A Call to Action

It usually seems appropriate to start a blog post with some kind of witty anecdote or deep, meaningful quotation. But no amount of wit or mask of implied depth would be an appropriate introduction to the topic of slavery.

It has been fairly easy up until the past few months to a year to believe the false assumption that slavery in the United States died with the thirteenth amendment. I mean, we all learn about the Emancipation Proclamation, Abraham Lincoln, the Civil War, and the abolition of slavery.

If you're like me, whenever you heard the word "slavery" you immediately conjured up mental images of ships full of African natives, reminiscent of scenes from Amistad. And yes, those scenes did happen. There were hundreds of thousands of innocent people ripped away from their homes and families and sold to the highest bidders, only to find themselves in a strange land with strange people, strange language and strange customs. Not to mention the horrible ways they were treated, being beaten, raped, and even killed for not pleasing their masters.

But slavery runs so much deeper than merely being an issue of black and white. And despite the best efforts of our forefathers, slavery is still very much alive today, in America and around the world.

I knew this, of course, in a vague, distant sort of way. The sort of way that doesn't really touch me if I don't look at it.

How many people have suffered because I turned away?

God sent me an eye-opener this week in the form of a film called Trade of Innocents. The university I attended for my freshman and sophomore years hosted an event on Monday night in which they held an exclusive screening of the film as well as a question & answer time with the screenwriter/director Christopher Bessette afterward. Not to mention the fact that they had tables set up in the lobby for their social justice department and several organizations that fight human trafficking here in Tennessee, including End Slavery Tennessee and Abolition International. I scooped up several pamphlets, information sheets, and even purchased a bracelet from To Be Free, an extension of Abolition International that sets up and supports after-care for women and girls who have been rescued from sex slavery.

And this was all before I saw the film.

I found my movie buddy and we sat down on the bleachers in the campus church's gym. After some brief introductions of students who worked on marketing the film, the movie started.

Aesthetically the film was beautifully made. The scenery is lush, the music is lovely, the actors are phenomenal.

But beyond that, it tells the heart-wrenching story of girls - some as young as five - who are stolen from their homes and off the streets of Cambodia and sold as sex slaves to "sex tourists." I cried for probably half of the movie.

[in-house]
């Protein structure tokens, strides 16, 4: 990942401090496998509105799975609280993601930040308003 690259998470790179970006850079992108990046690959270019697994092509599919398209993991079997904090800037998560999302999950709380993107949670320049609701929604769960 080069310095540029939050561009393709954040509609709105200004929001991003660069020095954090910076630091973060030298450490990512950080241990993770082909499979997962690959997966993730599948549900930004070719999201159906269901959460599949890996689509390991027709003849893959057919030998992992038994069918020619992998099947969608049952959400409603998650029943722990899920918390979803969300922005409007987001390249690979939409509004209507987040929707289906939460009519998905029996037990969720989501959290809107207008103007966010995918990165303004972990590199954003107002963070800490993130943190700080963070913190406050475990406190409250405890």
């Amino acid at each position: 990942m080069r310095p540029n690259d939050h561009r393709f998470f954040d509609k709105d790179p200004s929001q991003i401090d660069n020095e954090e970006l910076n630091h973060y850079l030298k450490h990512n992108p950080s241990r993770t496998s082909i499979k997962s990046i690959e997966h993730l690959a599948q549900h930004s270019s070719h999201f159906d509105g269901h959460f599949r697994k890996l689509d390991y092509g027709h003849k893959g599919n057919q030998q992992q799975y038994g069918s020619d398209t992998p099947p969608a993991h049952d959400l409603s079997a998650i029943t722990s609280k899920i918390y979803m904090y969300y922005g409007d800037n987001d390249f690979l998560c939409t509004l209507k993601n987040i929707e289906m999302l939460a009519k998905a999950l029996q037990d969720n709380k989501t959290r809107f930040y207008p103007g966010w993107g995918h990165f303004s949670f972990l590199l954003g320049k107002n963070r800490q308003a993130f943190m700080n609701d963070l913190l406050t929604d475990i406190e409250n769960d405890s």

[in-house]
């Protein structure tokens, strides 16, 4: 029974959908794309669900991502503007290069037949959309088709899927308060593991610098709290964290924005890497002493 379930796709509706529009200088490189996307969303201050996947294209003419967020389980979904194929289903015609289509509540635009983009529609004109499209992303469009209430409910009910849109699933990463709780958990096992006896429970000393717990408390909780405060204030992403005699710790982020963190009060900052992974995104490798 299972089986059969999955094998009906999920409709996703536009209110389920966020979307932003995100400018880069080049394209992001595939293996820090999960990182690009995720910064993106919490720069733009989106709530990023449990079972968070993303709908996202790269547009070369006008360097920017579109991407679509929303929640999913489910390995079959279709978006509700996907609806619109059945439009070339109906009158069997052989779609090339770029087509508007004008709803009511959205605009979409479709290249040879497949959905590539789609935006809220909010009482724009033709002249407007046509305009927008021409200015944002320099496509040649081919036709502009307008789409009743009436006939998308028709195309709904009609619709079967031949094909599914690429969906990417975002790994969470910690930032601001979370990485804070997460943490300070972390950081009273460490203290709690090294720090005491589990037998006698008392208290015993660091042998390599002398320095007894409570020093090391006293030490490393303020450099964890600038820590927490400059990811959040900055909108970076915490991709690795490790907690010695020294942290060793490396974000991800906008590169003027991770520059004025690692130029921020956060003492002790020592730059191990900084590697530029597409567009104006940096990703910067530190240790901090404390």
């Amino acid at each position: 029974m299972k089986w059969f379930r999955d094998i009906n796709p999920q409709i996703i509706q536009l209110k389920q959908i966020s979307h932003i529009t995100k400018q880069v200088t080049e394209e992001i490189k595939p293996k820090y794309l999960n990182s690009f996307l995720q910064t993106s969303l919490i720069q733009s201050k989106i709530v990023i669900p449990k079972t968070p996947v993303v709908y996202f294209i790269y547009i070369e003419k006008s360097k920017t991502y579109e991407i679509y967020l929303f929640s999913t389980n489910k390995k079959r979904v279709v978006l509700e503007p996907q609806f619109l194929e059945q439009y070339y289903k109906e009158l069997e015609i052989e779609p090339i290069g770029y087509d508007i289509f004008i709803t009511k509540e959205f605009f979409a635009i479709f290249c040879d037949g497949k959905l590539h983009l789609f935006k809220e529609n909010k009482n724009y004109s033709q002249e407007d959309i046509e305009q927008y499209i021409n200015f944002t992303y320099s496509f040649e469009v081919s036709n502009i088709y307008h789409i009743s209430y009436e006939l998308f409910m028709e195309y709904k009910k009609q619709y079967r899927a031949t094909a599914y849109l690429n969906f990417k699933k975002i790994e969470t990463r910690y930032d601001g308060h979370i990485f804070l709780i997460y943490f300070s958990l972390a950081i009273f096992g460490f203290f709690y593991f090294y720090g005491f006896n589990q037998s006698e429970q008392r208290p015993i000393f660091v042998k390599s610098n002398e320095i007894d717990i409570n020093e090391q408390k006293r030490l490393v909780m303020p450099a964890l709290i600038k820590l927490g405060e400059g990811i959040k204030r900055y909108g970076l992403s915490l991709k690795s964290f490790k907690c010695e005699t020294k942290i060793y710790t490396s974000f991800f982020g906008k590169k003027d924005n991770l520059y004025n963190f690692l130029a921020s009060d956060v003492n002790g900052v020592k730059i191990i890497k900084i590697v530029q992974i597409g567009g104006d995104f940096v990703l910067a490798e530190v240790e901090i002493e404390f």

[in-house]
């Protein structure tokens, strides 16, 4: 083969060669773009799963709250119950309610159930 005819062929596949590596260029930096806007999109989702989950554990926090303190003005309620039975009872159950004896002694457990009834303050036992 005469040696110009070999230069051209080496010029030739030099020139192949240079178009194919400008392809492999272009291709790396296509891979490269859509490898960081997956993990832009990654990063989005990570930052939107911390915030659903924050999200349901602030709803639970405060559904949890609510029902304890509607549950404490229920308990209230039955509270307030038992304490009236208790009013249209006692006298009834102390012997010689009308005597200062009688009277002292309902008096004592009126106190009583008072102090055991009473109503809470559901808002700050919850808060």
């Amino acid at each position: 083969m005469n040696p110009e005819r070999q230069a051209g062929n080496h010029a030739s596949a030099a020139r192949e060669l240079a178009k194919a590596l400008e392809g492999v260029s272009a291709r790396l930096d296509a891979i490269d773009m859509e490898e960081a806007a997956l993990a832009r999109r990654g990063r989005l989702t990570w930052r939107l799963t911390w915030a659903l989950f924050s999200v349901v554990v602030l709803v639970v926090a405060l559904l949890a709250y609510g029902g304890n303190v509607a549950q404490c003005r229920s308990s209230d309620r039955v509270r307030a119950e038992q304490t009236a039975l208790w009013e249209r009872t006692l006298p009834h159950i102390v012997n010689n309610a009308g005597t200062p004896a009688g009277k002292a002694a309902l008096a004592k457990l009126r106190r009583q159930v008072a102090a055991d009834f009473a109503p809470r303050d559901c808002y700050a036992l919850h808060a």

At the end of the credits, the director of the university's social justice department introduced Christopher Bessette, the film's screenwriter and executive director. He answered questions as to his motives behind the film, why he did certain things creatively, and resources for more information on human trafficking today.

One of the things that struck me most was his description of the moment he knew he had to make this film. He said he had gone to Cambodia and visited a former-brothel-now-safe-house and stood in what used to be called "The Virgin Room," looking down through a barred window at children playing in the street below. He thought, "Sometime, not too long ago, a little girl might have stood at this very window, looking down at children playing, and thinking to herself, 'Why can't I be down there too?'" And he said he got chills and breathed the prayer, "Oh, God, help me tell her story."

That is what he did with this film.

And the only way we can hope to abolish human trafficking - slavery of any kind - whether it is sex trafficking, labor trafficking, or something else, is by telling the victims' stories. There are so many people in the world right now who are like I was a year ago - untouched by this issue because they fear to get a good enough glimpse at it.

But we can't afford to turn away any longer.

According to End Slavery Tennessee:

*Every minute, two children are trafficked (worldwide).

*There are currently around 27 million slaves in the world. Of those, half are minors and 80% are female.

*The average age of entry into prostitution in the United States is between 12 and 14 years old.

*One-third of runaways will be sexually exploited within 48 hours of leaving home; 90% will end up in commercial sex trade.

These children are in our neighborhoods, on our doorstep, in our back yards. You don't have to go to Cambodia to find human trafficking. It's happening right here, right now. When will we stop looking away and finally do something?